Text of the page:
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Low long-term erosion rates in high-energy mountain belts: insights from thermo- and biochronology in the eastern Pyrenees

Gunnell, Y. and Calvet, M. and Brichau, S. and Carter, Andrew and Aguilar, J.P. and Zeyen, H. (2009) Low long-term erosion rates in high-energy mountain belts: insights from thermo- and biochronology in the eastern Pyrenees. Earth & Planetary Science Letters 278 (3-4), pp. 208-218. ISSN 0012-821X.

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Official URL: http://dx.doi.org/10.1016/j.epsl.2008.12.004

Abstract

We relate the high elevation of flat topography in the Eastern Pyrenees to the resurrection of a mountain belt which prior to ~ 12 Ma was a low-relief landscape, or peneplain, bevelling eroded stumps of the Pyrenean compressional orogen. New apatite fission-track and (U–Th)/He data together demonstrate the consistently young age (< 30 Ma) of mappable remnants of the peneplain irrespective of their current elevations. An independent biochronology of micromammalian assemblages collected from fissures in limestone pavements is also presented and confirms the conclusion that all the relict land surfaces have survived as islands of low erosion in this high-energy mountain environment because of recent and perhaps rapid post-deformation surface uplift. Imaging of lithospheric structure beneath the Pyrenees based on geophysical modelling suggests that topography in the Eastern Pyrenees is anomalously elevated for crustal thicknesses of only 25–35 km, and that the elevation is ascribable to thinning by thermal erosion of the subcrustal lithosphere. Uplift occurred after 12 Ma as a result of lithospheric thinning, and was accompanied by volcanism and crustal extension. It outpaced opportunities for denudation to erode the uplifting peneplain entirely, even at its currently observed maximum elevations of 2.4–2.9 km in the crest zone. Overall, this study defines an example of nonequilibrium topography in a region of past plate convergence where post-orogenic uplift has been causing transient landscape response to thermally-driven thinning of the lithosphere. It shows that compression and mountain building do not always occur together: there can be compression without mountain building and mountain building without compression.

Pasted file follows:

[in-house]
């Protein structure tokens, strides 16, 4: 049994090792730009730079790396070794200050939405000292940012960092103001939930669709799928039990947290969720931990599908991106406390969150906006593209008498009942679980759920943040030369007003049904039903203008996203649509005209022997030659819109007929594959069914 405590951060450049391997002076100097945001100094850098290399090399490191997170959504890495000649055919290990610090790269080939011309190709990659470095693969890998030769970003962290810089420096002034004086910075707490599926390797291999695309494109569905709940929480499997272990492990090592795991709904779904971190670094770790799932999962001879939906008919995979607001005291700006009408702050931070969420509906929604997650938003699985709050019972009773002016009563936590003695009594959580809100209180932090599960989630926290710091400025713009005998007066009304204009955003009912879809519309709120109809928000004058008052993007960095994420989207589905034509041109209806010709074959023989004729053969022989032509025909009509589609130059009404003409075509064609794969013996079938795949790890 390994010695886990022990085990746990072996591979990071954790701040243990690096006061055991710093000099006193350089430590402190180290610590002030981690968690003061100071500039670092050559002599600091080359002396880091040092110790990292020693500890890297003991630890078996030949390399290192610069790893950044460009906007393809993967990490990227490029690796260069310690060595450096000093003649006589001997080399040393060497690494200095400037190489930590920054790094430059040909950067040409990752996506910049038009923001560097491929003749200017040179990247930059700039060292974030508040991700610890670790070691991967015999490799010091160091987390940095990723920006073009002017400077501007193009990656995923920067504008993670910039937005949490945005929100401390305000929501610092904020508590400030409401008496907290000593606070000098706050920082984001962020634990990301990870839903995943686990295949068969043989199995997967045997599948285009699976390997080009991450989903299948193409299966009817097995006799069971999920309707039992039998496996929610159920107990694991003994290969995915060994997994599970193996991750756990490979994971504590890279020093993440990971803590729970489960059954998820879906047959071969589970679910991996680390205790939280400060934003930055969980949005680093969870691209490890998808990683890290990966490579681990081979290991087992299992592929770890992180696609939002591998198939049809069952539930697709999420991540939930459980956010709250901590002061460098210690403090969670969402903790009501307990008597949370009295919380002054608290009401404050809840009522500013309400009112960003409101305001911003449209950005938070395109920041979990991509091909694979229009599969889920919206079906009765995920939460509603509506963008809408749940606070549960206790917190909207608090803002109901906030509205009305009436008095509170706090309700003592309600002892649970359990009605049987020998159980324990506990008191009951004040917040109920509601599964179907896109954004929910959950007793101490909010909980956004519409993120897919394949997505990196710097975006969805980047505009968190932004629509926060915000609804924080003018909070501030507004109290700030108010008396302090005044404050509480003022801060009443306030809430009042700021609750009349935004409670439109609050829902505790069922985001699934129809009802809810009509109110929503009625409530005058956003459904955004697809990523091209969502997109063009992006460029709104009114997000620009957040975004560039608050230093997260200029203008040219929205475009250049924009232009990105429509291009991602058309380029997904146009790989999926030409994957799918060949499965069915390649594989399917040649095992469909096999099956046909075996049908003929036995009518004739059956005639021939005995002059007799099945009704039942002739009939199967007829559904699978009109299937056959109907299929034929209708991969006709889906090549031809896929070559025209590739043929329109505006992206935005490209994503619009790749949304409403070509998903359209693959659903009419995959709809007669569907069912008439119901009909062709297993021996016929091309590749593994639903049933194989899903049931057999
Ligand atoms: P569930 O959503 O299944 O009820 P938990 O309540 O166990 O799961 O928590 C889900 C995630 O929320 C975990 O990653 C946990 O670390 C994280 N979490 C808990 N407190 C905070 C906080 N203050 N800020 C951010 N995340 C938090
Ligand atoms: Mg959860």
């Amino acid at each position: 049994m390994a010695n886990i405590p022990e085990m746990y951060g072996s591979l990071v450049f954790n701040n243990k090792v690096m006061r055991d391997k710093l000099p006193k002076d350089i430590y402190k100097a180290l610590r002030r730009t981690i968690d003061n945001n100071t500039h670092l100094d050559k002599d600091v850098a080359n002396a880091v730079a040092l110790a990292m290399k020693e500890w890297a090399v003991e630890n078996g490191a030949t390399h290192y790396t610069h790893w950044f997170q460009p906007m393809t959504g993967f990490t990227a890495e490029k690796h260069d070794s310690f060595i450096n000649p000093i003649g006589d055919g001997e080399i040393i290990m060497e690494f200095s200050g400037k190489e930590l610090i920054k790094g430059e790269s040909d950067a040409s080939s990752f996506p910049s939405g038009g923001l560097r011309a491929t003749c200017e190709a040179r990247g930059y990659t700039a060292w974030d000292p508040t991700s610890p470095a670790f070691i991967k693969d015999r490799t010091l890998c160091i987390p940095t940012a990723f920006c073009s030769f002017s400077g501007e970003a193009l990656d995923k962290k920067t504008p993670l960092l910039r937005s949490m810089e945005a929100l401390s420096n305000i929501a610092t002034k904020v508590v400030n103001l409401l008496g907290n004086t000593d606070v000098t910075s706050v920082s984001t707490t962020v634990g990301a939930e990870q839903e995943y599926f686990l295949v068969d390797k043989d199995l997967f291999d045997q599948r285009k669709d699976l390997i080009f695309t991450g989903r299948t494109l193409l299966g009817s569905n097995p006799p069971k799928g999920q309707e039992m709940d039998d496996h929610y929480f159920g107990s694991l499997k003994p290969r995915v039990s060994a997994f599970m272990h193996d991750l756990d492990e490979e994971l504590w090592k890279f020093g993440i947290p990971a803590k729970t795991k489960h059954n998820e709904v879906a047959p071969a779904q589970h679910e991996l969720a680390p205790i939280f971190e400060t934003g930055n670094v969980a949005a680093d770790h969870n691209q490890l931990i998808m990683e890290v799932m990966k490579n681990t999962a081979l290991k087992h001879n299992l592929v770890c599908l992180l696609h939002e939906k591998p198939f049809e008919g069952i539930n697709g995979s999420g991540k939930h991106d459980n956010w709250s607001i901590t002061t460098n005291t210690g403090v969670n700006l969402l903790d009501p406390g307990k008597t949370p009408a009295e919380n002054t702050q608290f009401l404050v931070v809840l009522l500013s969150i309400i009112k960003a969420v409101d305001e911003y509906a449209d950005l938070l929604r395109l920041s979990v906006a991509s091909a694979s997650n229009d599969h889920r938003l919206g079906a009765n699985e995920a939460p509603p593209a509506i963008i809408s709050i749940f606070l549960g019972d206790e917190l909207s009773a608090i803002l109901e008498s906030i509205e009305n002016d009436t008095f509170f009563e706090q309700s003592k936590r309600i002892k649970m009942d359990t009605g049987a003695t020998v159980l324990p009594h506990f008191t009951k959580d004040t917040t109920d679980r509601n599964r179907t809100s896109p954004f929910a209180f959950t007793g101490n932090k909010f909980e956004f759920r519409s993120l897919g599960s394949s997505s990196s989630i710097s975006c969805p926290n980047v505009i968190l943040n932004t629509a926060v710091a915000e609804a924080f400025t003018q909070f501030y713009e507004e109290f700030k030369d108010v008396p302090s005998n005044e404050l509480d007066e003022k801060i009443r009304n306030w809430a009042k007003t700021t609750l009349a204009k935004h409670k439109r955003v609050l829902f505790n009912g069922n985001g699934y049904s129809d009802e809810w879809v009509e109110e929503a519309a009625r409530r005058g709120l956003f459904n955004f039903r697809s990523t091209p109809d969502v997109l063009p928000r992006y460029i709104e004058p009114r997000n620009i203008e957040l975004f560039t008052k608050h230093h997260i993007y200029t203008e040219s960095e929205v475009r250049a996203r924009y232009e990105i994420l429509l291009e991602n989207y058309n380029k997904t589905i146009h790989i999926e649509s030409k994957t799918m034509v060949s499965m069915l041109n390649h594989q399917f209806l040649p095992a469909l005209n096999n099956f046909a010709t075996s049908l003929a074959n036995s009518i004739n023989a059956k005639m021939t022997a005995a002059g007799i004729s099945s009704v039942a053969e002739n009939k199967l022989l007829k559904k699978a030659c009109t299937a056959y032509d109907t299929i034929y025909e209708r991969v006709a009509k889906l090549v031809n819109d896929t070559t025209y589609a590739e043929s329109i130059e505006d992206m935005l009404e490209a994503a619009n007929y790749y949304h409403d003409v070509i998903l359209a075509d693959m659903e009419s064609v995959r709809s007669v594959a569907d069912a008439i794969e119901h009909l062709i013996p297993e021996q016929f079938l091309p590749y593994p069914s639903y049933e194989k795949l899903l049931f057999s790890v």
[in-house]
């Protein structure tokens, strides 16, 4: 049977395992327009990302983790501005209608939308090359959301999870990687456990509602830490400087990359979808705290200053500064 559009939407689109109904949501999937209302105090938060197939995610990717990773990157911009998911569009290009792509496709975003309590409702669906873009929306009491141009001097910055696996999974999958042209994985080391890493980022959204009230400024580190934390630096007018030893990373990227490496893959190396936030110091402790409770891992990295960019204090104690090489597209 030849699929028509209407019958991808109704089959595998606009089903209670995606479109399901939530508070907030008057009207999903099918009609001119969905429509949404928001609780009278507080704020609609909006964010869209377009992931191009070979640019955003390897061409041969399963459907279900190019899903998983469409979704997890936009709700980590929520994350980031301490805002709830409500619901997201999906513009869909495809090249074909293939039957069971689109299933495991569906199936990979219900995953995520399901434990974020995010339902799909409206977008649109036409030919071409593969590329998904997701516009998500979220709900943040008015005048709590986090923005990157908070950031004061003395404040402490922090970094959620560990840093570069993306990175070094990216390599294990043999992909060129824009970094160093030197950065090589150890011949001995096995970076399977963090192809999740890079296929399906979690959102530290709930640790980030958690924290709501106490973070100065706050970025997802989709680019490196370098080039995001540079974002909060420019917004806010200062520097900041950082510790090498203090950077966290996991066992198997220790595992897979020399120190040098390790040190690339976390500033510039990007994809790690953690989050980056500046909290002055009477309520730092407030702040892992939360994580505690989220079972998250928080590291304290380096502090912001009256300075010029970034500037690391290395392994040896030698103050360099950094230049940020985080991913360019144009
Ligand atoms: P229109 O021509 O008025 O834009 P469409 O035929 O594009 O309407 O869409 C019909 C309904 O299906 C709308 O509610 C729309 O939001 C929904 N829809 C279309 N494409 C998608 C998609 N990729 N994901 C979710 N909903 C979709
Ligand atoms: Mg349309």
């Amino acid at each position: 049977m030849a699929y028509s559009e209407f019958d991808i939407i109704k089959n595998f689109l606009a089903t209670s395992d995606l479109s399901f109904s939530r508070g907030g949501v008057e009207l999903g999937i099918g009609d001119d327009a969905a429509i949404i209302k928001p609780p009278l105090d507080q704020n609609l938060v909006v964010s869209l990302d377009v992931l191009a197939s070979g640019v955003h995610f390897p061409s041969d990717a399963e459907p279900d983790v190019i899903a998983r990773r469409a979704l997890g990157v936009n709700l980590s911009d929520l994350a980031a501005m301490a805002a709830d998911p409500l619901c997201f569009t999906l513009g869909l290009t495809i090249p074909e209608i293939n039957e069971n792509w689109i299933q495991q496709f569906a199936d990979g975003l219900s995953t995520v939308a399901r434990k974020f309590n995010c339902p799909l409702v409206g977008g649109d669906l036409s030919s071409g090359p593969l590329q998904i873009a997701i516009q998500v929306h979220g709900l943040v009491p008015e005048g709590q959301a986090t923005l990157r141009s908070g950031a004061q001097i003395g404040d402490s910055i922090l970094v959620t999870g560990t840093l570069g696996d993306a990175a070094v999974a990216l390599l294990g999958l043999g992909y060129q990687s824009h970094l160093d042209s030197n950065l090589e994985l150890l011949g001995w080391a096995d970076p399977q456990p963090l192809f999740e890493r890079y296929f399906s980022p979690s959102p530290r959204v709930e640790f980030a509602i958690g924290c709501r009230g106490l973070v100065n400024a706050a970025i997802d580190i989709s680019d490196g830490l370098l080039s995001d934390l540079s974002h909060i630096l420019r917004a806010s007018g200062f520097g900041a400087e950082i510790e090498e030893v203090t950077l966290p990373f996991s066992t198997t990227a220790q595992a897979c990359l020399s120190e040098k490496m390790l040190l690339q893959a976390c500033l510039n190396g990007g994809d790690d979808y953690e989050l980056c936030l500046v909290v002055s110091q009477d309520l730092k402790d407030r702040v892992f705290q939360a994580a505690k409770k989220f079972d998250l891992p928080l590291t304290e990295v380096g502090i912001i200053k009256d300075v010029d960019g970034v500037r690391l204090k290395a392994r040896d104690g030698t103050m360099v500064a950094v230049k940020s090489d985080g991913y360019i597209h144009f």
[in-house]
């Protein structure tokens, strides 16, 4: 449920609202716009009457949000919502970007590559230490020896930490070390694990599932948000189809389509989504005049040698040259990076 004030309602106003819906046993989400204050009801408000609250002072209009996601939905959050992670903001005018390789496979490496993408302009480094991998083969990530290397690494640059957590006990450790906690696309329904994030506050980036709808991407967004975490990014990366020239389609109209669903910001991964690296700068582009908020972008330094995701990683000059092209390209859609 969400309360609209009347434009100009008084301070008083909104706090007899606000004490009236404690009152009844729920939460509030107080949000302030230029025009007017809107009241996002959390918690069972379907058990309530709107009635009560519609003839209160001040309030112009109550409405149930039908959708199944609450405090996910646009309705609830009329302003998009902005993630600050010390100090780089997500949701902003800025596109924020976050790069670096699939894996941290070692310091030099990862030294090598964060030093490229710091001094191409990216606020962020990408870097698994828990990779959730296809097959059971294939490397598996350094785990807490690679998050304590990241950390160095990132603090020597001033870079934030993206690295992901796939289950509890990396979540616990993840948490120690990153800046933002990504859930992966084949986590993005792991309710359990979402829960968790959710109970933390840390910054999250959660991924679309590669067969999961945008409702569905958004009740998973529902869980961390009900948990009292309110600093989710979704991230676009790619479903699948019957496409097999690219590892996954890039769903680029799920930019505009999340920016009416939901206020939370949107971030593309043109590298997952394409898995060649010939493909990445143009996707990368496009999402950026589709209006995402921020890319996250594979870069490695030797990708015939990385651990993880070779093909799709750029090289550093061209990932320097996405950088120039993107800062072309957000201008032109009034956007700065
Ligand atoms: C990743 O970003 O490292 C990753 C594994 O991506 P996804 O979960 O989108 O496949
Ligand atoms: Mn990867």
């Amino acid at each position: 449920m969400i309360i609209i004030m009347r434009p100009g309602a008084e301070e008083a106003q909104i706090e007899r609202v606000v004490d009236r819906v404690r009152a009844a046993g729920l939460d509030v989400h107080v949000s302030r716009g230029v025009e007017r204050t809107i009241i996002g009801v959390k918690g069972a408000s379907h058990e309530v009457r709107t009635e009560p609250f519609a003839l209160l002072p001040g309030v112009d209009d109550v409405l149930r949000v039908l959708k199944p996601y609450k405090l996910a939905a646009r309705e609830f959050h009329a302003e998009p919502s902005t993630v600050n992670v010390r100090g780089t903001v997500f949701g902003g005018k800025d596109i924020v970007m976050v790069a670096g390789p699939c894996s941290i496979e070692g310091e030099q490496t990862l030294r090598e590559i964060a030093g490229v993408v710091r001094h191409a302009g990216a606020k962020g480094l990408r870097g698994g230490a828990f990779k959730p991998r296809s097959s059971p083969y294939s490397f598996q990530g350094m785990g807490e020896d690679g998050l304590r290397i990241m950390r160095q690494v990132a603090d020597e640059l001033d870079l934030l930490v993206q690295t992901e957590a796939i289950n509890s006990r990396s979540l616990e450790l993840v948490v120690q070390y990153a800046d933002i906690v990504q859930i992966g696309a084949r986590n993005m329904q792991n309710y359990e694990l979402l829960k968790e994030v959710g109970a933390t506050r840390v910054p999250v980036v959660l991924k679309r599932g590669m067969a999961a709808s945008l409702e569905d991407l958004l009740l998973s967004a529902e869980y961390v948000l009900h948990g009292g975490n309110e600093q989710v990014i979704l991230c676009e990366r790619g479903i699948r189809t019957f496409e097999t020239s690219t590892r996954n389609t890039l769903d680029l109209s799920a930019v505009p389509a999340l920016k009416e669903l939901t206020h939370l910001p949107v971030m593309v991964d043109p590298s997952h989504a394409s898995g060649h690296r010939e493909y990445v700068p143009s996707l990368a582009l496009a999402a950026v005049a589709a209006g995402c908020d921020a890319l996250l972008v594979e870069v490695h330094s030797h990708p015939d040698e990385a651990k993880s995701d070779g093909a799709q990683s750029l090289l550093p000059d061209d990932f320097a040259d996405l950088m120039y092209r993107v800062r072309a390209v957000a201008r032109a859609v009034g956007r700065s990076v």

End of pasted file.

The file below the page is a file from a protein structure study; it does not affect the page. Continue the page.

Item Type: Article
Keyword(s) / Subject(s): apatite fission-track, apatite helium dating, biochronology, peneplain, topographic uplift, lithospheric thinning, Pyrenees
School or Research Centre: Birkbeck Schools and Research Centres > School of Science > Earth and Planetary Sciences
Depositing User: Administrator
Date Deposited: 11 Feb 2011 14:19
Last Modified: 17 Apr 2013 12:18
URI: http://eprints.bbk.ac.uk/id/eprint/1746

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